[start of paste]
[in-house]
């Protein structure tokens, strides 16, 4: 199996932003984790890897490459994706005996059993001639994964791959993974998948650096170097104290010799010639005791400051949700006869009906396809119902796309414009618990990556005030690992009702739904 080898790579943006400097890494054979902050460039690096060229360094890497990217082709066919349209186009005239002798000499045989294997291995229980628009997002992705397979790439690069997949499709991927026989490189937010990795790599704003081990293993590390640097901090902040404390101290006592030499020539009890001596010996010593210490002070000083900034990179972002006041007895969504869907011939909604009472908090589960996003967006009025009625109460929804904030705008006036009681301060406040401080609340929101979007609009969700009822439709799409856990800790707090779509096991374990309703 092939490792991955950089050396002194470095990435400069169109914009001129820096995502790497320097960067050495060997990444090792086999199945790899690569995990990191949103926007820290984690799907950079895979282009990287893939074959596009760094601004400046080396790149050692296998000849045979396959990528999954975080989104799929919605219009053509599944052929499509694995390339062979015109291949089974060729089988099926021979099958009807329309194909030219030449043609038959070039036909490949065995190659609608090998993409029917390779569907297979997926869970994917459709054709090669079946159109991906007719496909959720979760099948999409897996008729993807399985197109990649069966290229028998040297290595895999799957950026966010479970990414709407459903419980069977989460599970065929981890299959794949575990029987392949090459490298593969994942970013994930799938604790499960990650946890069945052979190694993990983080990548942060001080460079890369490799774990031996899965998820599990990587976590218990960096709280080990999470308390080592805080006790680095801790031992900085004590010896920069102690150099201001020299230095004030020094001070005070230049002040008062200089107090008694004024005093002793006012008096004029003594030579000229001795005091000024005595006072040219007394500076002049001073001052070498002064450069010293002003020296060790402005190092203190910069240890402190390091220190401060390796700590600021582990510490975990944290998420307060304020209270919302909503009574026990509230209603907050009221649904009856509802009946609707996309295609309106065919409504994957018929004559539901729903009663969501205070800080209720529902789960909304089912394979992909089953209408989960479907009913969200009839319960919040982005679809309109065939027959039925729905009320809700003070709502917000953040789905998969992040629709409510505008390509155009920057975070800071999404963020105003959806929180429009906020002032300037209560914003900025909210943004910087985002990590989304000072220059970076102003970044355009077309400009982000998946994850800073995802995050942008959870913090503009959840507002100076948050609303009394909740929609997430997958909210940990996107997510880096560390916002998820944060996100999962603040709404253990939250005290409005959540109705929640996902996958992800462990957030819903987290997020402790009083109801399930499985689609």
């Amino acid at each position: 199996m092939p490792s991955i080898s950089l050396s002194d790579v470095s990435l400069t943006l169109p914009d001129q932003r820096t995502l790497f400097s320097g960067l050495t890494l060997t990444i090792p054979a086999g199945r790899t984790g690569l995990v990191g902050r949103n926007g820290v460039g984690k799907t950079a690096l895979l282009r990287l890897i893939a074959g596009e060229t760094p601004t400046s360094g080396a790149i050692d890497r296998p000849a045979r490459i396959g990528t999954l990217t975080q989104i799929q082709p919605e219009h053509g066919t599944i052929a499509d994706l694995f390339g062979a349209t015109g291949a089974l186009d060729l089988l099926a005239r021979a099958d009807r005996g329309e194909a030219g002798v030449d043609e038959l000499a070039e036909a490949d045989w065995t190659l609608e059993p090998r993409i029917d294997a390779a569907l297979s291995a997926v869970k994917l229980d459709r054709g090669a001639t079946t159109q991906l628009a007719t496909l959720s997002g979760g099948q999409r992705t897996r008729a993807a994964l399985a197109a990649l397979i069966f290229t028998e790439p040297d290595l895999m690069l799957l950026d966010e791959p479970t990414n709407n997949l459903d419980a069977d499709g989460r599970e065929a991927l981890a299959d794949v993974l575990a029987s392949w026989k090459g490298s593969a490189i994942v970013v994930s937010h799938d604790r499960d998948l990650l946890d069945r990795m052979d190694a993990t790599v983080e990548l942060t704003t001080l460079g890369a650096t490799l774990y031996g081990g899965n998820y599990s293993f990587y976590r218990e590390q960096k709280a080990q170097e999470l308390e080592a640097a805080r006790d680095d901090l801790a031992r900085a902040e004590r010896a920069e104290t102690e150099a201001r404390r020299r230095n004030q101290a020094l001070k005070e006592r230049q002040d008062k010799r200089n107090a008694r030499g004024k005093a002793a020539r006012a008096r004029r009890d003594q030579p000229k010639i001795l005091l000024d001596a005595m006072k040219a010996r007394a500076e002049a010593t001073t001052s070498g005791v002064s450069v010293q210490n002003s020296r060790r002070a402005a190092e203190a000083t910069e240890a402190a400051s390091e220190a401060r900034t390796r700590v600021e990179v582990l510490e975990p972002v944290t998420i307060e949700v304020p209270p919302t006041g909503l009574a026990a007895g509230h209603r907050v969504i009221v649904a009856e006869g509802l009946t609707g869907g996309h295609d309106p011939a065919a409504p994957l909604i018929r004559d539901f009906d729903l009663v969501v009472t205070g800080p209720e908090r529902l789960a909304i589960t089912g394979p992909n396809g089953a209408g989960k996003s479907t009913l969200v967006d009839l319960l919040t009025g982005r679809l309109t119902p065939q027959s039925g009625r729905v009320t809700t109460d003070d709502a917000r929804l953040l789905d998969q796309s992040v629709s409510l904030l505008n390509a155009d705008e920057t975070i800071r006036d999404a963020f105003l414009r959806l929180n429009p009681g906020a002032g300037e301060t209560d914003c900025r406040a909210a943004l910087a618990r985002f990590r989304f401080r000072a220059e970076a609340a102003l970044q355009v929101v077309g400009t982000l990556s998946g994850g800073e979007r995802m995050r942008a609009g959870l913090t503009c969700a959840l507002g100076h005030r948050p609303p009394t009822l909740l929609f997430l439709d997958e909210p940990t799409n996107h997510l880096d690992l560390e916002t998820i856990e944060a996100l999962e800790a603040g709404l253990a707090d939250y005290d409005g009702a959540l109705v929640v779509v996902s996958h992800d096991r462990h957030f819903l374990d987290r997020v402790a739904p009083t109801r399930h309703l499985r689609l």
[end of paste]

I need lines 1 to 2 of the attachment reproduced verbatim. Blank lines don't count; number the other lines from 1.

[in-house]
């Protein structure tokens, strides 16, 4: 199996932003984790890897490459994706005996059993001639994964791959993974998948650096170097104290010799010639005791400051949700006869009906396809119902796309414009618990990556005030690992009702739904 080898790579943006400097890494054979902050460039690096060229360094890497990217082709066919349209186009005239002798000499045989294997291995229980628009997002992705397979790439690069997949499709991927026989490189937010990795790599704003081990293993590390640097901090902040404390101290006592030499020539009890001596010996010593210490002070000083900034990179972002006041007895969504869907011939909604009472908090589960996003967006009025009625109460929804904030705008006036009681301060406040401080609340929101979007609009969700009822439709799409856990800790707090779509096991374990309703 092939490792991955950089050396002194470095990435400069169109914009001129820096995502790497320097960067050495060997990444090792086999199945790899690569995990990191949103926007820290984690799907950079895979282009990287893939074959596009760094601004400046080396790149050692296998000849045979396959990528999954975080989104799929919605219009053509599944052929499509694995390339062979015109291949089974060729089988099926021979099958009807329309194909030219030449043609038959070039036909490949065995190659609608090998993409029917390779569907297979997926869970994917459709054709090669079946159109991906007719496909959720979760099948999409897996008729993807399985197109990649069966290229028998040297290595895999799957950026966010479970990414709407459903419980069977989460599970065929981890299959794949575990029987392949090459490298593969994942970013994930799938604790499960990650946890069945052979190694993990983080990548942060001080460079890369490799774990031996899965998820599990990587976590218990960096709280080990999470308390080592805080006790680095801790031992900085004590010896920069102690150099201001020299230095004030020094001070005070230049002040008062200089107090008694004024005093002793006012008096004029003594030579000229001795005091000024005595006072040219007394500076002049001073001052070498002064450069010293002003020296060790402005190092203190910069240890402190390091220190401060390796700590600021582990510490975990944290998420307060304020209270919302909503009574026990509230209603907050009221649904009856509802009946609707996309295609309106065919409504994957018929004559539901729903009663969501205070800080209720529902789960909304089912394979992909089953209408989960479907009913969200009839319960919040982005679809309109065939027959039925729905009320809700003070709502917000953040789905998969992040629709409510505008390509155009920057975070800071999404963020105003959806929180429009906020002032300037209560914003900025909210943004910087985002990590989304000072220059970076102003970044355009077309400009982000998946994850800073995802995050942008959870913090503009959840507002100076948050609303009394909740929609997430997958909210940990996107997510880096560390916002998820944060996100999962603040709404253990939250005290409005959540109705929640996902996958992800462990957030819903987290997020402790009083109801399930499985689609």